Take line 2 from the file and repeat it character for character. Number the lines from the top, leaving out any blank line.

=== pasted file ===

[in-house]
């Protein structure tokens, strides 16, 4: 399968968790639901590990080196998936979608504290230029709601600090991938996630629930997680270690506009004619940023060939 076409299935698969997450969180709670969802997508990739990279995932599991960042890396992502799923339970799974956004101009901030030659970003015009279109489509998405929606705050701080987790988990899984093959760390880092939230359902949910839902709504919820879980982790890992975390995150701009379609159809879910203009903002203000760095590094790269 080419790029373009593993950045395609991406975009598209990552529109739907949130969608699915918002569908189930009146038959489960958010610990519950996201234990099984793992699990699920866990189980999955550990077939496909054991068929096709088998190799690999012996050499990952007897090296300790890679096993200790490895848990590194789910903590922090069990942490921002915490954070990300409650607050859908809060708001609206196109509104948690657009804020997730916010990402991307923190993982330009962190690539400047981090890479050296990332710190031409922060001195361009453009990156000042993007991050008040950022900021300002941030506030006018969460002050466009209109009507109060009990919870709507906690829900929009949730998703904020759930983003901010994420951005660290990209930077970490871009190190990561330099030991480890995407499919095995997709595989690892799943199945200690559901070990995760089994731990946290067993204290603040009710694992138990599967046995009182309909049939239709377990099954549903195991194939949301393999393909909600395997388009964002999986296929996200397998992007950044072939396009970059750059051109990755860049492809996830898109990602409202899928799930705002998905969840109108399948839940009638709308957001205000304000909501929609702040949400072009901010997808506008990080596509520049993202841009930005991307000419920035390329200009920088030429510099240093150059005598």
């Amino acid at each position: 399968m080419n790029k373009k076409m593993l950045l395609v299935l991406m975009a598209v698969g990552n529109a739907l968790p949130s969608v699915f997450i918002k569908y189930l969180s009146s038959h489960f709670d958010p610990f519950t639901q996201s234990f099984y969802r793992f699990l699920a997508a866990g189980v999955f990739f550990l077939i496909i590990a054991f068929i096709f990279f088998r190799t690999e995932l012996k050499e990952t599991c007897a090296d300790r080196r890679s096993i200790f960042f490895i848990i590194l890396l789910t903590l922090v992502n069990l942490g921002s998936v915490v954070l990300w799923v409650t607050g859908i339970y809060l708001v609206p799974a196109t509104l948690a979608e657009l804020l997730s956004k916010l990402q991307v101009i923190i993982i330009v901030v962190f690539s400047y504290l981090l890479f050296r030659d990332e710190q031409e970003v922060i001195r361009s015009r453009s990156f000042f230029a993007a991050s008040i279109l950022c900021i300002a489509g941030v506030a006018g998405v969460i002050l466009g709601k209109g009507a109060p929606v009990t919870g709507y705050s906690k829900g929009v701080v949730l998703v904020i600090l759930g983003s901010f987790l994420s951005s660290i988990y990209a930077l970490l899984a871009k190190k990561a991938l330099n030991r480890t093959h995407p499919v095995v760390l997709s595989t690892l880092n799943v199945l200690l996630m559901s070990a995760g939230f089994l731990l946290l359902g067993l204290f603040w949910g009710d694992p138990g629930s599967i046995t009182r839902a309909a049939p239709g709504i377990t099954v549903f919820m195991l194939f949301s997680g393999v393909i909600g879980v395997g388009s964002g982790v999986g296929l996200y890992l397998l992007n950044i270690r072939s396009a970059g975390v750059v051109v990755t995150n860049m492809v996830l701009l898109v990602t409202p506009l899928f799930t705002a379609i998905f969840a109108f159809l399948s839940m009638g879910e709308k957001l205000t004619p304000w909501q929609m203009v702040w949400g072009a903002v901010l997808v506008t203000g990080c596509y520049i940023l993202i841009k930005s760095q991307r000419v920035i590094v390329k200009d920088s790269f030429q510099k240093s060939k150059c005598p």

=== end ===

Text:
């Protein structure tokens, strides 16, 4: 399968968790639901590990080196998936979608504290230029709601600090991938996630629930997680270690506009004619940023060939 076409299935698969997450969180709670969802997508990739990279995932599991960042890396992502799923339970799974956004101009901030030659970003015009279109489509998405929606705050701080987790988990899984093959760390880092939230359902949910839902709504919820879980982790890992975390995150701009379609159809879910203009903002203000760095590094790269 080419790029373009593993950045395609991406975009598209990552529109739907949130969608699915918002569908189930009146038959489960958010610990519950996201234990099984793992699990699920866990189980999955550990077939496909054991068929096709088998190799690999012996050499990952007897090296300790890679096993200790490895848990590194789910903590922090069990942490921002915490954070990300409650607050859908809060708001609206196109509104948690657009804020997730916010990402991307923190993982330009962190690539400047981090890479050296990332710190031409922060001195361009453009990156000042993007991050008040950022900021300002941030506030006018969460002050466009209109009507109060009990919870709507906690829900929009949730998703904020759930983003901010994420951005660290990209930077970490871009190190990561330099030991480890995407499919095995997709595989690892799943199945200690559901070990995760089994731990946290067993204290603040009710694992138990599967046995009182309909049939239709377990099954549903195991194939949301393999393909909600395997388009964002999986296929996200397998992007950044072939396009970059750059051109990755860049492809996830898109990602409202899928799930705002998905969840109108399948839940009638709308957001205000304000909501929609702040949400072009901010997808506008990080596509520049993202841009930005991307000419920035390329200009920088030429510099240093150059005598």